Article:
It looks like you're using Internet Explorer 11 or older. This website works best with modern browsers such as the latest versions of Chrome, Firefox, Safari, and Edge. If you continue with this browser, you may see unexpected results.
Ethical research and publishing practice is fundamental in upholding academic and research integrity. Several types of ethical issues and problems can arise throughout the publishing process including:
Plagiarism and self-plagiarism
Definition and attribution of authorship
Failure to acquire ethics approval or participant consent
Part A introduces egoism and explains that it is in the individual's own interest to avoid misconduct, fabrication of data, plagiarism and bias. Part B explains contractualism and covers issues of authorship, peer review and responsible use of statistics. Part C introduces moral rights as the basis of informed consent, the use of humans in research, mentoring, intellectual property and conflicts of interests.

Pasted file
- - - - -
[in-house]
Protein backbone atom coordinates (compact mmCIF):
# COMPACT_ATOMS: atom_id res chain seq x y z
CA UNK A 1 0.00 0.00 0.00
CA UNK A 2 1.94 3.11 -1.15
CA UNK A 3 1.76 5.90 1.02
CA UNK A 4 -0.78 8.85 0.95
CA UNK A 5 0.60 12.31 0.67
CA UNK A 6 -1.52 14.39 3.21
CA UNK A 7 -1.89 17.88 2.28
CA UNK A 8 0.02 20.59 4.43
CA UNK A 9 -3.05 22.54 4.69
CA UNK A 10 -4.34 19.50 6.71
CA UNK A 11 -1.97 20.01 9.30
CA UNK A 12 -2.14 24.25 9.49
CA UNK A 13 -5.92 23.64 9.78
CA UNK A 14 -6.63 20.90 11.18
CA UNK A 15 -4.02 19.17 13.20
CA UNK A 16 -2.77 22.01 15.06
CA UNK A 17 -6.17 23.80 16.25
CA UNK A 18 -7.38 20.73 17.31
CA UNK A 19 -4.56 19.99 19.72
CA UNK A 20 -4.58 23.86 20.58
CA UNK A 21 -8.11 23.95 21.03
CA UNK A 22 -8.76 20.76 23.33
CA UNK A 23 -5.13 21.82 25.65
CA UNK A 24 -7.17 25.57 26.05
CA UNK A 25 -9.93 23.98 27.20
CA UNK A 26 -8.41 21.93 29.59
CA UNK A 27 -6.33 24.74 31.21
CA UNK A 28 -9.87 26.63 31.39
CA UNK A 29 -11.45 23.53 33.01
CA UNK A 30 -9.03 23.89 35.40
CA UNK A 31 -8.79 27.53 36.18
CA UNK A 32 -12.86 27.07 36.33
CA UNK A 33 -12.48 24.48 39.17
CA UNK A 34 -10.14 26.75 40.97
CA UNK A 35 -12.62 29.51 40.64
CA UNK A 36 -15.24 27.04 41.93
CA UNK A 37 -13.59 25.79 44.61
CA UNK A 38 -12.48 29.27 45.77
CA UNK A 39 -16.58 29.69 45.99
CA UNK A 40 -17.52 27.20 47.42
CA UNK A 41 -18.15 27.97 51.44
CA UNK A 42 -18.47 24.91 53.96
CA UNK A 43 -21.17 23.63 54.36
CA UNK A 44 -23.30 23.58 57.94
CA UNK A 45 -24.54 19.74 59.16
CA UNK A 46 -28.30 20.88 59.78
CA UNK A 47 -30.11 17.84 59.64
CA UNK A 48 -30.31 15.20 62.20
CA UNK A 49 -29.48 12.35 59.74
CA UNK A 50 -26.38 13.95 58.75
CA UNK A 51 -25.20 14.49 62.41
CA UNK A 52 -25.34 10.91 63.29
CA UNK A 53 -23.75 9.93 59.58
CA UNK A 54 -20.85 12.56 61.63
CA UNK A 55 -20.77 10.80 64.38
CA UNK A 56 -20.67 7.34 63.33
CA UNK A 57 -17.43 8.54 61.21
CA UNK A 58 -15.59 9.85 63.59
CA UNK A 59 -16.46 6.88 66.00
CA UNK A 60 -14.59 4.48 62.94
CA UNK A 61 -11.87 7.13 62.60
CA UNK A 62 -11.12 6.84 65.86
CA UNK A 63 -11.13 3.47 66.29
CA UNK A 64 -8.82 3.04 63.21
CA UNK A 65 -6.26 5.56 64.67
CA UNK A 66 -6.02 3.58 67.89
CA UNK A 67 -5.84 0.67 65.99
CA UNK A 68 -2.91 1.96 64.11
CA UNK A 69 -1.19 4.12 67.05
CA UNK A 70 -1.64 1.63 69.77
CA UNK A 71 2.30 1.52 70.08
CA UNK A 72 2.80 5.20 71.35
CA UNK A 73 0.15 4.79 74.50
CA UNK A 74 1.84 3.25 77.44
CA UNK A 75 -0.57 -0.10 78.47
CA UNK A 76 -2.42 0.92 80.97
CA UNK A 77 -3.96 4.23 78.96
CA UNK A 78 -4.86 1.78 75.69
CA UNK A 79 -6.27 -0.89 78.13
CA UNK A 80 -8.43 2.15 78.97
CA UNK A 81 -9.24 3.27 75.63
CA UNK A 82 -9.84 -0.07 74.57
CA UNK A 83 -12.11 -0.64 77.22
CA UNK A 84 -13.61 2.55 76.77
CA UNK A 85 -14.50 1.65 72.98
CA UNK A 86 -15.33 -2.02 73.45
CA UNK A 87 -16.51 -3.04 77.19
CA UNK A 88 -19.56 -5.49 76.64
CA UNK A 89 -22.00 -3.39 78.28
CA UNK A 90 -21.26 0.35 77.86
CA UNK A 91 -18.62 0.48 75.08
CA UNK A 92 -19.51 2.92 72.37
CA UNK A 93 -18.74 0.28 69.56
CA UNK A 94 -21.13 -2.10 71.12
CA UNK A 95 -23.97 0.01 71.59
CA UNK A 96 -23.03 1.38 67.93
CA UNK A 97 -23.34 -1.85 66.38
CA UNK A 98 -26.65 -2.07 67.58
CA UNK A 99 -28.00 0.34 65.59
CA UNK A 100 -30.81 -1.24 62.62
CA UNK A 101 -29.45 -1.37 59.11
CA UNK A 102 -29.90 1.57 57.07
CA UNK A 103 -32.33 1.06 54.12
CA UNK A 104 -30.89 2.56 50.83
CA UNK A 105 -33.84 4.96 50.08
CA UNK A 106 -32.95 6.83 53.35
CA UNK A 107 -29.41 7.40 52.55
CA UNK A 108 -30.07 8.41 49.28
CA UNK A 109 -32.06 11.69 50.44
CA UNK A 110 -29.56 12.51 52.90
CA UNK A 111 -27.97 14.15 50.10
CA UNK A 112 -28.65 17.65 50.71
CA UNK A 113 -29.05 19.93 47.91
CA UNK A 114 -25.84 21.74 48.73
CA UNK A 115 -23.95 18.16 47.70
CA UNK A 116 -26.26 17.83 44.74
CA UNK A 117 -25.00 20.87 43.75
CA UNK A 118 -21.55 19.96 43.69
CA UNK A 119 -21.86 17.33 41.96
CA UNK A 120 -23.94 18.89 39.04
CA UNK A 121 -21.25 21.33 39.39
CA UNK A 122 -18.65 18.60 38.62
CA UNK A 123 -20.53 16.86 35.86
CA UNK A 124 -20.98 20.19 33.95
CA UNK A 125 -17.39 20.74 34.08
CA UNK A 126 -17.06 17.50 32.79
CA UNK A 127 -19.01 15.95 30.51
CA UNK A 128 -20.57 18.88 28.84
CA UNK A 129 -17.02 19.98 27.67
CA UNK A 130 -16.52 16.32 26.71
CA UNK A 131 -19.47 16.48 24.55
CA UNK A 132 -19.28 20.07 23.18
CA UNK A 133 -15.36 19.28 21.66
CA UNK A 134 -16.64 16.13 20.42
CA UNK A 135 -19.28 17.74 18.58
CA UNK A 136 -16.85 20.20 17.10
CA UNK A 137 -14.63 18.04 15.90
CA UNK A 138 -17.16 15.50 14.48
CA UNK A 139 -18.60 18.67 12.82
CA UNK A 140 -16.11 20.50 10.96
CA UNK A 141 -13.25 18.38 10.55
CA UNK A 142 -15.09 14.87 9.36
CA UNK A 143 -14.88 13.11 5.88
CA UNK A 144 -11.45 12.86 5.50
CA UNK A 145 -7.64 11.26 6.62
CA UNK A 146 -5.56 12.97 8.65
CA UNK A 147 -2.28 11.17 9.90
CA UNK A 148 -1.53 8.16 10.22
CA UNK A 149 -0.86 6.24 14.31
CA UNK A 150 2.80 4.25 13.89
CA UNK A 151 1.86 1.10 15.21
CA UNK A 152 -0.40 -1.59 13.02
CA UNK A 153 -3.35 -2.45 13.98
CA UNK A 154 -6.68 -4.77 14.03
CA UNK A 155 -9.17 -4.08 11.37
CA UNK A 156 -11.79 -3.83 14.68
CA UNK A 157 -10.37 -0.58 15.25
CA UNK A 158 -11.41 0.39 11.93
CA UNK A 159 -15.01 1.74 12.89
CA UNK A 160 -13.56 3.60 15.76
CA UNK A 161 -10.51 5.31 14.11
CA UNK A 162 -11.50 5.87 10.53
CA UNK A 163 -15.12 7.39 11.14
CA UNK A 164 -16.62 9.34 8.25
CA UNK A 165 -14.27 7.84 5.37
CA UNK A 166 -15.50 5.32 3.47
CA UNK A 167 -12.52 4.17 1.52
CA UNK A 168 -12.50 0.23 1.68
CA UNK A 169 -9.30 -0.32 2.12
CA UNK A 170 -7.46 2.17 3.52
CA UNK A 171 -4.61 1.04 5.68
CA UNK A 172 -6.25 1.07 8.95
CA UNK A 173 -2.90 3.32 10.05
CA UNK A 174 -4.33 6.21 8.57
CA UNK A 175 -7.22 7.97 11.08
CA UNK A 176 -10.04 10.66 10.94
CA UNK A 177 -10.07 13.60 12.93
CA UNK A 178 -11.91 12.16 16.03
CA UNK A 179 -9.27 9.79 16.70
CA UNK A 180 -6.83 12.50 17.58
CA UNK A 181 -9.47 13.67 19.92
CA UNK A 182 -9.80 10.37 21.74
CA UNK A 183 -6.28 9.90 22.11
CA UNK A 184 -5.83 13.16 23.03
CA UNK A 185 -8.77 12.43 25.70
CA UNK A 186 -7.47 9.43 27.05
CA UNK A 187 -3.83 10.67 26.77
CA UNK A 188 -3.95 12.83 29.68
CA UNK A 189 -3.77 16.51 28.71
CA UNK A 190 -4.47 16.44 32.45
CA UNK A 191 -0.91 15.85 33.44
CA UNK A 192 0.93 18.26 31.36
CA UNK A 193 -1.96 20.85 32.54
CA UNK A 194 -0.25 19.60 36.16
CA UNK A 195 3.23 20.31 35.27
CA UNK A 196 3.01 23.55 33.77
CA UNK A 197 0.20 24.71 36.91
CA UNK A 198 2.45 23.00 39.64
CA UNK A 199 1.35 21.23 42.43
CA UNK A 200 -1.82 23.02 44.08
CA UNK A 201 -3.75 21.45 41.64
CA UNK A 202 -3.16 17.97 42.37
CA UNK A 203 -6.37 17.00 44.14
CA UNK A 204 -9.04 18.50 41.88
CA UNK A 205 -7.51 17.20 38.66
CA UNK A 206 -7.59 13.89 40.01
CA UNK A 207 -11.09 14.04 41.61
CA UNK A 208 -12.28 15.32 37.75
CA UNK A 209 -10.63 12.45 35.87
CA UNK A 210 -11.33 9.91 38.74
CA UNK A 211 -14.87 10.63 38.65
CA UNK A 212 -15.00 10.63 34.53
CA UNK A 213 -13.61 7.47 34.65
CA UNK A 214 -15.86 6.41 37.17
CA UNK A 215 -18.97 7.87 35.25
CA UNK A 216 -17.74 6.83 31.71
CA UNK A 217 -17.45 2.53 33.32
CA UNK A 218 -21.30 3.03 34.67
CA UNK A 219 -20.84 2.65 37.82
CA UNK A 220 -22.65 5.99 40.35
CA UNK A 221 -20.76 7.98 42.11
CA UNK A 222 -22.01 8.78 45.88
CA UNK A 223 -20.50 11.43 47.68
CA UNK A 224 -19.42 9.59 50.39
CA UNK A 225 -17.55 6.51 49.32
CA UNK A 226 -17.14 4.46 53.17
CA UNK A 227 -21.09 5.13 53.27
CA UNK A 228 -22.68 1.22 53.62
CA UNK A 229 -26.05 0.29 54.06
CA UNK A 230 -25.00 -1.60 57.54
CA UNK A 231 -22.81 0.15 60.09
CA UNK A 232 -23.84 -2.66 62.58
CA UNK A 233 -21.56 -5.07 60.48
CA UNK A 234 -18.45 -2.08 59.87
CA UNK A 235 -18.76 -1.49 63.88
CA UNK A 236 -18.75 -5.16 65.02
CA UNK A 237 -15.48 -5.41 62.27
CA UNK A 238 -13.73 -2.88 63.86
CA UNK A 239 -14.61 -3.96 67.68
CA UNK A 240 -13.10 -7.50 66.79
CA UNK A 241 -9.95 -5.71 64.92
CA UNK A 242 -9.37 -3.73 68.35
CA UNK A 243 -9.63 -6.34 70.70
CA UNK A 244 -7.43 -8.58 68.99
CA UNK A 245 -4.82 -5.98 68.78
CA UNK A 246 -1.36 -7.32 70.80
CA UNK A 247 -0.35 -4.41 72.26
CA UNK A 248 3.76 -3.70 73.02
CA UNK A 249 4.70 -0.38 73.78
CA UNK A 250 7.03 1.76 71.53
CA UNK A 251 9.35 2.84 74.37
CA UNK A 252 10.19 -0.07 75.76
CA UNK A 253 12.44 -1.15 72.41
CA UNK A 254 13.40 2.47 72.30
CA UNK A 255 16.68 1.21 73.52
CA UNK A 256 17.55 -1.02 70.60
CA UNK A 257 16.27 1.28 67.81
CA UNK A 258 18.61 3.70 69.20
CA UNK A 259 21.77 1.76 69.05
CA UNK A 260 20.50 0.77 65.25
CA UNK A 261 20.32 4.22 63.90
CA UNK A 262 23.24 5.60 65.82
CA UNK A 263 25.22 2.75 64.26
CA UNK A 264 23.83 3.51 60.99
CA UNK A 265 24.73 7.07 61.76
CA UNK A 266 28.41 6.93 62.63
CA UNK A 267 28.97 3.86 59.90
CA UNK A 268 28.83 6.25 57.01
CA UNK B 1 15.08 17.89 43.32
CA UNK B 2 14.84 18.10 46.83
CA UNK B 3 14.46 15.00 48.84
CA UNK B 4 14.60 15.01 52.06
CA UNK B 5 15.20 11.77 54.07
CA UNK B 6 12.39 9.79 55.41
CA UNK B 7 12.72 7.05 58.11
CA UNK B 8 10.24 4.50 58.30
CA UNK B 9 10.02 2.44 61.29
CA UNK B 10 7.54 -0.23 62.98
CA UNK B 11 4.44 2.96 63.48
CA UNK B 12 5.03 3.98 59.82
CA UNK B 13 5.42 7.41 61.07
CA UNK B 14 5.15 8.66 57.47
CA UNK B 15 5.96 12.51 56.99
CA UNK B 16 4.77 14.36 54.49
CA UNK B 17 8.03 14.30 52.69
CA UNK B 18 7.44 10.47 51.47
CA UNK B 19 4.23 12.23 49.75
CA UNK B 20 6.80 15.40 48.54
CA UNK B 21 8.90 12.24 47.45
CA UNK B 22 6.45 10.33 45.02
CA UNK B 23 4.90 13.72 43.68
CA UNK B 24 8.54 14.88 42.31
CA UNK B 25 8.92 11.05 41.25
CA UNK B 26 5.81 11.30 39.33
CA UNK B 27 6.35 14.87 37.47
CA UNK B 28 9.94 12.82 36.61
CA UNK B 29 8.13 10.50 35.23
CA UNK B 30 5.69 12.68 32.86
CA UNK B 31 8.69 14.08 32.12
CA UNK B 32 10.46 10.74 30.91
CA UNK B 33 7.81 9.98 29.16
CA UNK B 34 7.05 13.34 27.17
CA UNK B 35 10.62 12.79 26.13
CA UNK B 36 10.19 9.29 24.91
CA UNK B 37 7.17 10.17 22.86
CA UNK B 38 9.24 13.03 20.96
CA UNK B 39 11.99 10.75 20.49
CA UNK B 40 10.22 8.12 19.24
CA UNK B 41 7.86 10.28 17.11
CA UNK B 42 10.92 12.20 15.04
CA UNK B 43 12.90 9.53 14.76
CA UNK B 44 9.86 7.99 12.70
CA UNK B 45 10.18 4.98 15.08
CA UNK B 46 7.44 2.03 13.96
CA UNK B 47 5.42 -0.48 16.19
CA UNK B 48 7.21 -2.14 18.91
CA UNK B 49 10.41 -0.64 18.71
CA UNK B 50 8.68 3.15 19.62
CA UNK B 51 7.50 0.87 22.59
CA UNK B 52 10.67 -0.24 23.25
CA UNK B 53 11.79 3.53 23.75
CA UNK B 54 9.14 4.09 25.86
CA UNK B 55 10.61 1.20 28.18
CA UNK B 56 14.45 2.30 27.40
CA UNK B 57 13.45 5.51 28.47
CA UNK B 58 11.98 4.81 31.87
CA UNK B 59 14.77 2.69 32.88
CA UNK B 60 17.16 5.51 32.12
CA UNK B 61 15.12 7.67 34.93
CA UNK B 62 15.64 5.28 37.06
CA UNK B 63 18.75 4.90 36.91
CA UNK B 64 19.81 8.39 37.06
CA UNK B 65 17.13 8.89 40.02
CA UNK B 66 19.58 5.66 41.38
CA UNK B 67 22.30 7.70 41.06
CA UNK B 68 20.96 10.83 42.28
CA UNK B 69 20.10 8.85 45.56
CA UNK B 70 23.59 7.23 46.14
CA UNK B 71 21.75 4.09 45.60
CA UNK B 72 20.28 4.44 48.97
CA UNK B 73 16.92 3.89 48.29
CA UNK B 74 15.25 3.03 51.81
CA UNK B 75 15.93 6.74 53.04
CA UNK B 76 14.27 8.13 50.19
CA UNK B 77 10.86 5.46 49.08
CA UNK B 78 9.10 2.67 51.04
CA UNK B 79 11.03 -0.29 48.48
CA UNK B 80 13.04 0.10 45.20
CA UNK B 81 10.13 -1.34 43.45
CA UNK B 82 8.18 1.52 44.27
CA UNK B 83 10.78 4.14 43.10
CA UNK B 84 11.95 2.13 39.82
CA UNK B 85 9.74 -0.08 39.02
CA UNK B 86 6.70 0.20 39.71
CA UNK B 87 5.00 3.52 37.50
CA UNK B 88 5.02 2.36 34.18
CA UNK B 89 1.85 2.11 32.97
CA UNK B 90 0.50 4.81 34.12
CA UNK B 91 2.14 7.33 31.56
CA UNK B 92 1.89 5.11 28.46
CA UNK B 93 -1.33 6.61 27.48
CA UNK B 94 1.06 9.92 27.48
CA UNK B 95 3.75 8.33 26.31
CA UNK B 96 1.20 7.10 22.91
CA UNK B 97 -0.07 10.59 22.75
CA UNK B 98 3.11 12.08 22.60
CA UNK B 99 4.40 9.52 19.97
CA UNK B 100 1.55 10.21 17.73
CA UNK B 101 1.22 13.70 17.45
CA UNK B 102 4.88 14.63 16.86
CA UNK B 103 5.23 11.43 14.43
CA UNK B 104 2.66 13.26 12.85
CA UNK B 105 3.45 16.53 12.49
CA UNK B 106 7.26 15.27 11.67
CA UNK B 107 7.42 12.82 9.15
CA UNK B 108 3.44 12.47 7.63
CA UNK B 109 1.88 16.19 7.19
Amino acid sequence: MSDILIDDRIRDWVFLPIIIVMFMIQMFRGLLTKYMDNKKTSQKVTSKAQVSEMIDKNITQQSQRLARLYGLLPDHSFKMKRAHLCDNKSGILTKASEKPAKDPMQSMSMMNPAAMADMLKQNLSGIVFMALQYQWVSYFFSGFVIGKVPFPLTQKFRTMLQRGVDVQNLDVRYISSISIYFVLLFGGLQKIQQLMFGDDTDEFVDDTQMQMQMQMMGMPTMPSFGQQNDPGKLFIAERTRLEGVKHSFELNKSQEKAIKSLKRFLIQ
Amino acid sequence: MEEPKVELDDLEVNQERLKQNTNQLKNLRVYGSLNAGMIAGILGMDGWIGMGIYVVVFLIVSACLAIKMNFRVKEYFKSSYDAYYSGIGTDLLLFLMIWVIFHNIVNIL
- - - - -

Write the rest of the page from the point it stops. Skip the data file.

Ethics and Authorship
Publication Ethics in UCD
UCD has a number of authorship and research integrity policies with which you should familiarise yourself. Clicking on the links below will download a PDF version of the policy for you to read:
A discussion document from the Committee on Publication Ethics aimed at publishers, but may also provide guidance for researchers in cases where defining authorship can be problematic e.g. collaborative groups and where there are multiple authors and collaborators.
Peer reviewers also have ethical obligations and responsibilities in helping to uphold research integrity. The links below provide guidance and advice for reviewers, authors and others involved in the publishing process: